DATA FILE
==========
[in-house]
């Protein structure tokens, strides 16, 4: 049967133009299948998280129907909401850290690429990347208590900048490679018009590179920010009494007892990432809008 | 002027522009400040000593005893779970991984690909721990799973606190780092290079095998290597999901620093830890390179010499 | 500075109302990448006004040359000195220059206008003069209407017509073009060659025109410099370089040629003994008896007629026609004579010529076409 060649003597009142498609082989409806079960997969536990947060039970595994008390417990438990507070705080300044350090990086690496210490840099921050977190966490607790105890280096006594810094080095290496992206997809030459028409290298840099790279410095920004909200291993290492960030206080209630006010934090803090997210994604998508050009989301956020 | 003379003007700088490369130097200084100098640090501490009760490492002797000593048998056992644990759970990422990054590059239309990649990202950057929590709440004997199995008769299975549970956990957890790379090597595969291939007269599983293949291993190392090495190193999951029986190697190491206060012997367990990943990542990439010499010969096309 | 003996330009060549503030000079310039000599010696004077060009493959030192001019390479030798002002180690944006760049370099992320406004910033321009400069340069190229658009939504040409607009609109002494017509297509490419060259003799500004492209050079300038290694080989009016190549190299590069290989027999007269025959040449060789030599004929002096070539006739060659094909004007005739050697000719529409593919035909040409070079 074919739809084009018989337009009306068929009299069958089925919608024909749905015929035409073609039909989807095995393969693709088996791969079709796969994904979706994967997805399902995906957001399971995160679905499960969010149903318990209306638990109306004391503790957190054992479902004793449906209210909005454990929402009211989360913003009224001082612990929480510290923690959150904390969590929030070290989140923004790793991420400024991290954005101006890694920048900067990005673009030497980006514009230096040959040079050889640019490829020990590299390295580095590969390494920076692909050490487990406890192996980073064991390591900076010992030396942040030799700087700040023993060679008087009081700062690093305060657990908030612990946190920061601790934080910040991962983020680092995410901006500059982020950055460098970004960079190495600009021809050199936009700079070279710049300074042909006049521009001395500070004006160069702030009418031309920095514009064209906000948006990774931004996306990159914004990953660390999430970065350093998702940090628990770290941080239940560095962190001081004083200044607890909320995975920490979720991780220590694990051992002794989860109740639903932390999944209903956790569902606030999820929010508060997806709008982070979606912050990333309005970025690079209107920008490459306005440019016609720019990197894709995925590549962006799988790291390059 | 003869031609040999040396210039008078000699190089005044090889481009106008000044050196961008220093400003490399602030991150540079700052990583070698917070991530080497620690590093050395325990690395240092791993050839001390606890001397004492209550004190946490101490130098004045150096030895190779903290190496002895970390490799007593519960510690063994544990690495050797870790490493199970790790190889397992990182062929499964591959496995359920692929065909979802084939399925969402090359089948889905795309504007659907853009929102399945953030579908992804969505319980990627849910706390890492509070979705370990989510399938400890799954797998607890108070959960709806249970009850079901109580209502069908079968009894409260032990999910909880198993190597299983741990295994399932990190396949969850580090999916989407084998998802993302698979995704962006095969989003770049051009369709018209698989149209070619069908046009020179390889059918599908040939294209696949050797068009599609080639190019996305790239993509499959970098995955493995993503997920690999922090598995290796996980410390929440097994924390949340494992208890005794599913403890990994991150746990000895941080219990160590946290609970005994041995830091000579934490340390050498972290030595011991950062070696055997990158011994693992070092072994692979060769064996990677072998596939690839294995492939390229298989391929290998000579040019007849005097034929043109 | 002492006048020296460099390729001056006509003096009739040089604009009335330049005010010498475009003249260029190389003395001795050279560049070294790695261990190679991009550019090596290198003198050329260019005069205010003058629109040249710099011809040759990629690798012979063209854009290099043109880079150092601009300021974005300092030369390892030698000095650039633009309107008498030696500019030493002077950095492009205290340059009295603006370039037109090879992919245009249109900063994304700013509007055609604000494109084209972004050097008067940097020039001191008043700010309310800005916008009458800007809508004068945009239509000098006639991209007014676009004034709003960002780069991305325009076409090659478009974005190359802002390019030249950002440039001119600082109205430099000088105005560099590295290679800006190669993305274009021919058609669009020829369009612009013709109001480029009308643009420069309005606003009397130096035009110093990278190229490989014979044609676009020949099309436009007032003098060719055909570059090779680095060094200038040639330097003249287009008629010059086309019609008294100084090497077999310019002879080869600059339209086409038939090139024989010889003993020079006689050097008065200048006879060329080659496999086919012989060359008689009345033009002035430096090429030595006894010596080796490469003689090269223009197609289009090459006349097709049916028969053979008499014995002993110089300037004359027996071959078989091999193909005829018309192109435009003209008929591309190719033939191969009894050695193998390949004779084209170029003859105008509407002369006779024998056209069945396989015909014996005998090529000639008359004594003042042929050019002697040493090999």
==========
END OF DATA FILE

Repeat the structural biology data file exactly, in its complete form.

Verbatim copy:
[in-house]
């Protein structure tokens, strides 16, 4: 049967133009299948998280129907909401850290690429990347208590900048490679018009590179920010009494007892990432809008 | 002027522009400040000593005893779970991984690909721990799973606190780092290079095998290597999901620093830890390179010499 | 500075109302990448006004040359000195220059206008003069209407017509073009060659025109410099370089040629003994008896007629026609004579010529076409 060649003597009142498609082989409806079960997969536990947060039970595994008390417990438990507070705080300044350090990086690496210490840099921050977190966490607790105890280096006594810094080095290496992206997809030459028409290298840099790279410095920004909200291993290492960030206080209630006010934090803090997210994604998508050009989301956020 | 003379003007700088490369130097200084100098640090501490009760490492002797000593048998056992644990759970990422990054590059239309990649990202950057929590709440004997199995008769299975549970956990957890790379090597595969291939007269599983293949291993190392090495190193999951029986190697190491206060012997367990990943990542990439010499010969096309 | 003996330009060549503030000079310039000599010696004077060009493959030192001019390479030798002002180690944006760049370099992320406004910033321009400069340069190229658009939504040409607009609109002494017509297509490419060259003799500004492209050079300038290694080989009016190549190299590069290989027999007269025959040449060789030599004929002096070539006739060659094909004007005739050697000719529409593919035909040409070079 074919739809084009018989337009009306068929009299069958089925919608024909749905015929035409073609039909989807095995393969693709088996791969079709796969994904979706994967997805399902995906957001399971995160679905499960969010149903318990209306638990109306004391503790957190054992479902004793449906209210909005454990929402009211989360913003009224001082612990929480510290923690959150904390969590929030070290989140923004790793991420400024991290954005101006890694920048900067990005673009030497980006514009230096040959040079050889640019490829020990590299390295580095590969390494920076692909050490487990406890192996980073064991390591900076010992030396942040030799700087700040023993060679008087009081700062690093305060657990908030612990946190920061601790934080910040991962983020680092995410901006500059982020950055460098970004960079190495600009021809050199936009700079070279710049300074042909006049521009001395500070004006160069702030009418031309920095514009064209906000948006990774931004996306990159914004990953660390999430970065350093998702940090628990770290941080239940560095962190001081004083200044607890909320995975920490979720991780220590694990051992002794989860109740639903932390999944209903956790569902606030999820929010508060997806709008982070979606912050990333309005970025690079209107920008490459306005440019016609720019990197894709995925590549962006799988790291390059 | 003869031609040999040396210039008078000699190089005044090889481009106008000044050196961008220093400003490399602030991150540079700052990583070698917070991530080497620690590093050395325990690395240092791993050839001390606890001397004492209550004190946490101490130098004045150096030895190779903290190496002895970390490799007593519960510690063994544990690495050797870790490493199970790790190889397992990182062929499964591959496995359920692929065909979802084939399925969402090359089948889905795309504007659907853009929102399945953030579908992804969505319980990627849910706390890492509070979705370990989510399938400890799954797998607890108070959960709806249970009850079901109580209502069908079968009894409260032990999910909880198993190597299983741990295994399932990190396949969850580090999916989407084998998802993302698979995704962006095969989003770049051009369709018209698989149209070619069908046009020179390889059918599908040939294209696949050797068009599609080639190019996305790239993509499959970098995955493995993503997920690999922090598995290796996980410390929440097994924390949340494992208890005794599913403890990994991150746990000895941080219990160590946290609970005994041995830091000579934490340390050498972290030595011991950062070696055997990158011994693992070092072994692979060769064996990677072998596939690839294995492939390229298989391929290998000579040019007849005097034929043109 | 002492006048020296460099390729001056006509003096009739040089604009009335330049005010010498475009003249260029190389003395001795050279560049070294790695261990190679991009550019090596290198003198050329260019005069205010003058629109040249710099011809040759990629690798012979063209854009290099043109880079150092601009300021974005300092030369390892030698000095650039633009309107008498030696500019030493002077950095492009205290340059009295603006370039037109090879992919245009249109900063994304700013509007055609604000494109084209972004050097008067940097020039001191008043700010309310800005916008009458800007809508004068945009239509000098006639991209007014676009004034709003960002780069991305325009076409090659478009974005190359802002390019030249950002440039001119600082109205430099000088105005560099590295290679800006190669993305274009021919058609669009020829369009612009013709109001480029009308643009420069309005606003009397130096035009110093990278190229490989014979044609676009020949099309436009007032003098060719055909570059090779680095060094200038040639330097003249287009008629010059086309019609008294100084090497077999310019002879080869600059339209086409038939090139024989010889003993020079006689050097008065200048006879060329080659496999086919012989060359008689009345033009002035430096090429030595006894010596080796490469003689090269223009197609289009090459006349097709049916028969053979008499014995002993110089300037004359027996071959078989091999193909005829018309192109435009003209008929591309190719033939191969009894050695193998390949004779084209170029003859105008509407002369006779024998056209069945396989015909014996005998090529000639008359004594003042042929050019002697040493090999």